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Arts and culture Updated: 08 Sep 2018

La Vela, BBVA’s new architectural landmark in Madrid

La Vela is the main building in the new headquarters that the bank is building in Las Tablas. The office and service building complex is designed to accommodate a total of 6,000 employees, who will move in between June 2013 and the first quarter of 2015.

Picture Panoramic La Vela

BBVA employees have taken part in a brainstorming contest to choose the name of the most emblematic structure in the new headquarters that the bank is building in Las Tablas, Madrid.  La Vela, the name chosen for the 93-meter 19-floor elliptic high-rise, has been designed by Swiss architects Jacques Herzog and Pierre de Meuron.

La Vela is the main building in the 114,000 m2 office and service building complex, which includes seven three-floor buildings more, each one named after a continent. The buildings are separated by streets, which borrow their names from seas and oceans across the globe.

Except for the main building’s – picked by employees - all names used in the BBVA City have been chosen based on their association with BBVA’s identity-defining elements: globalism, confidence, drive, teamwork and sustainability. 6,000 employees will move into the complex between June 2013 and the first quarter of 2015.

The new headquarters are being built in accordance with the sustainability criteria required to earn the LEED Gold certificate, the strictest sustainable construction standard, using low environmental impact materials. The buildings will also be equipped with remote energy consumption monitoring technologies.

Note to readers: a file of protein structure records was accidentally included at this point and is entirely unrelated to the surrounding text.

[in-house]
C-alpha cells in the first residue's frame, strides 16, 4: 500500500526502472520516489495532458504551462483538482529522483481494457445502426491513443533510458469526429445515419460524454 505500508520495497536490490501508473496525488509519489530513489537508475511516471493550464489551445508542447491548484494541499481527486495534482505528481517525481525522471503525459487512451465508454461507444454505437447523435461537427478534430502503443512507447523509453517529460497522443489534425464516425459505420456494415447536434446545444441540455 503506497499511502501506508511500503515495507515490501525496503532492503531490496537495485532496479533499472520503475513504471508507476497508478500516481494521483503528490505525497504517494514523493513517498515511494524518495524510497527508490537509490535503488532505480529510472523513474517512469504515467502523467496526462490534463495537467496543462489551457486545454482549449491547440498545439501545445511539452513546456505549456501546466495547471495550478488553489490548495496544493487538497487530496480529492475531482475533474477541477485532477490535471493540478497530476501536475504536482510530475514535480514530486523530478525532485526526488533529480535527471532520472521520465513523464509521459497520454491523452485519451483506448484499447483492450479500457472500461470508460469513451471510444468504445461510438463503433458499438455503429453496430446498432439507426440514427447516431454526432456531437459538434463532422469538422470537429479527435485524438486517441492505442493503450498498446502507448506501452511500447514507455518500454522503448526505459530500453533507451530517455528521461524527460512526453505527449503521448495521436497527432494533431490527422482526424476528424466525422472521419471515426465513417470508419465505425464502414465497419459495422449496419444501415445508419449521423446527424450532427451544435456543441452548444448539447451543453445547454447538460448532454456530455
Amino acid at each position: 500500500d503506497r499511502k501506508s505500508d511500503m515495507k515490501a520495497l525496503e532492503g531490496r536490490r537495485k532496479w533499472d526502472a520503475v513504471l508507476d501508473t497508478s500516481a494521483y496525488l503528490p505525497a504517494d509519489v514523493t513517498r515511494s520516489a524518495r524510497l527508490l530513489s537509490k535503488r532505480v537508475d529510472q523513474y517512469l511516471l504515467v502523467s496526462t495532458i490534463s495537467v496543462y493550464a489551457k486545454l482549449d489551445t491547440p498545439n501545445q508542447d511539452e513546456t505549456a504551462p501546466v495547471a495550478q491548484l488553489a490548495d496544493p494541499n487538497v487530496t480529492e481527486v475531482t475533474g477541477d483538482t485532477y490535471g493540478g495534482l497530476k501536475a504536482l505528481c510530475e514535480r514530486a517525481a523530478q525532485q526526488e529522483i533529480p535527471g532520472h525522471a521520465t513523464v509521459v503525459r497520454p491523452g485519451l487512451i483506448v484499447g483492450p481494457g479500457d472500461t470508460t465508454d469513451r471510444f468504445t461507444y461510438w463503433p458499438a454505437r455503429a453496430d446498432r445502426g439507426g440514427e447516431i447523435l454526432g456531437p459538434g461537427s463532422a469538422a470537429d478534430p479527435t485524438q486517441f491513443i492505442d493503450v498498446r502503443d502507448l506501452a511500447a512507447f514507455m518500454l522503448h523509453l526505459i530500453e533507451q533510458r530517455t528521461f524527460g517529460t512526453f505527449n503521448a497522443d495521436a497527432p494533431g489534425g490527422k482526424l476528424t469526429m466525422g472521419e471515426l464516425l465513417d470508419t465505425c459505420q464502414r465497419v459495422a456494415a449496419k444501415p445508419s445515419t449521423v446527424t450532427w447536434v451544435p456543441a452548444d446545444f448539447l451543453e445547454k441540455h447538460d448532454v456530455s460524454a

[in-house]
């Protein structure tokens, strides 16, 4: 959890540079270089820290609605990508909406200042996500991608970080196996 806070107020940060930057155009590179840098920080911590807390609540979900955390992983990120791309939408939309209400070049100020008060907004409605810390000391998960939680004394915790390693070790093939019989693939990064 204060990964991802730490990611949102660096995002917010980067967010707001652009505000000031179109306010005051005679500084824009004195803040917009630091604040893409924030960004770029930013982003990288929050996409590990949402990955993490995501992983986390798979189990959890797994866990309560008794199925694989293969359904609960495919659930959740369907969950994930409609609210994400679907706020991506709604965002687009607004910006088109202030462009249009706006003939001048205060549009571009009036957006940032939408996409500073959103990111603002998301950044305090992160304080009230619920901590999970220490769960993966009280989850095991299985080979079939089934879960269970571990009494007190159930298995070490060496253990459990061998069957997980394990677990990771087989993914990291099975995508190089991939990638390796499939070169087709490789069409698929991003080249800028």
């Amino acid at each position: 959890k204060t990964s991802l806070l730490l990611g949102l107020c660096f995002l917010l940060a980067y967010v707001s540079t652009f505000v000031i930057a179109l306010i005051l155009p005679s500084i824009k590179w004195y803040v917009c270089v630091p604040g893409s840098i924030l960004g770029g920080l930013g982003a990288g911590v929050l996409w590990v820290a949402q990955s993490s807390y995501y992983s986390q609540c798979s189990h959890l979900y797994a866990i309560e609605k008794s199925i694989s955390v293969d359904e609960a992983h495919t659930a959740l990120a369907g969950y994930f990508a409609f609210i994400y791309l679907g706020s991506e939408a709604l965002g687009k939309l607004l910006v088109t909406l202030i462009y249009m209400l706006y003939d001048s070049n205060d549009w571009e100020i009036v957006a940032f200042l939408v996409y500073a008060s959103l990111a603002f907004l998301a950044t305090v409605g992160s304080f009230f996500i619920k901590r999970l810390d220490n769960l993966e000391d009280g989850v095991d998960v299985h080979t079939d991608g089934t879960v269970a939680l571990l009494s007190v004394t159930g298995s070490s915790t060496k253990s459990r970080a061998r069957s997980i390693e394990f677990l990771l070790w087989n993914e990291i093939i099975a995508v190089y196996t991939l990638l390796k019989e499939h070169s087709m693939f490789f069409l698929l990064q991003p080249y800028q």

Solar panel and closed-loop geothermal (which allow to harness stable subsoil temperatures) systems installed throughout the complex will cover a portion the site’s energy needs will be covered with renewable energies, thus allowing allow to curb the complex’s carbon emissions and energy consumption by 7.6% and 8.3%, respectively.

Also, the buildings are being equipped with grey-water recycling and façade-mounted rainfall collection systems for plant-watering use. Collection stations will also be installed to recycle 100% of the generated waste.

The building envelope is one of the defining features of the project, as the façades have been designed to minimize energy consumption. The complex’s over 49,000 m2 of glass surface will be sheltered by more than 2,800 prefabricated louvers, oriented according to thermal insulation and efficiency criteria. Virtually 100% of the office space grants views of either the neighboring areas or the inner patios.